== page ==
In an article published by Forbes, a contributing author argues that the expression “kill two birds with one stone” contradicts itself. Brent Beshore shares that slingshots can hardly kill two birds at once. 

He adds that the phrase was initially used to frown upon people who do so much multitasking and end up with poor results. 

To elaborate on his point, the author shares how simultaneously taking calls, responding to text messages, and checking social media sites to improve efficiency have resulted in non-stop stress in many people’s daily lives.

Despite this entirely opposite take, though, the phrase is still more popularly used in a positive light to commend simultaneous accomplishments of multiple tasks. 

After all, being efficient at carrying out multiple objectives in a single stroke can also be perceived as an essential skill for managers and planners. It doesn’t always have to mean wearing yourself down to the last bit of energy you got.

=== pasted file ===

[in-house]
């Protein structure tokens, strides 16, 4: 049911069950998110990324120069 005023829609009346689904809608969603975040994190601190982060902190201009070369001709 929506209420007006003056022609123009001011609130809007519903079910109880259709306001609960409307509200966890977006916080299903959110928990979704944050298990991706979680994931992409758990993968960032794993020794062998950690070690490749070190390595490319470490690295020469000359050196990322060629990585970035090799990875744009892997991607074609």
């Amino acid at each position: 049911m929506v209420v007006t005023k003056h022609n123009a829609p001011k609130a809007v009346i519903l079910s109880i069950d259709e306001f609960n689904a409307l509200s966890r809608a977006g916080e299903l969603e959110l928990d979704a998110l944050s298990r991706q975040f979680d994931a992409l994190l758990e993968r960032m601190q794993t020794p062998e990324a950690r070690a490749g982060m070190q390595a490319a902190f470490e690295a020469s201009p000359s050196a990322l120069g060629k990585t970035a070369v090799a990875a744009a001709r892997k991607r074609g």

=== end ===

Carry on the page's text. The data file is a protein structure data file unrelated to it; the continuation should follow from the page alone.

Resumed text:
For instance, when you opt to join a carpooling service, you don’t only get to your destination. You also do so at a much lower price, meet new people, and reduce traffic. That’s killing four birds with one stone, and it doesn’t involve pushing yourself to the brink of exhaustion.

There are always two sides to the coin. In this case, you can multitask but also push yourself to the brink of exhaustion, or you can bring out your planning skills and optimize your life for your own benefit.

Animal Rights Advocates Don’t Like the Phrase “Kill Two Birds With One Stone”

Often when we hear something repeatedly, we automatically associate them with their conventional meanings, which goes the same for the idiom we’re discussing. Digging deeper into word choice, however, some may see red flags that make it somewhat inappropriate for some people.

Cruelty Against Animals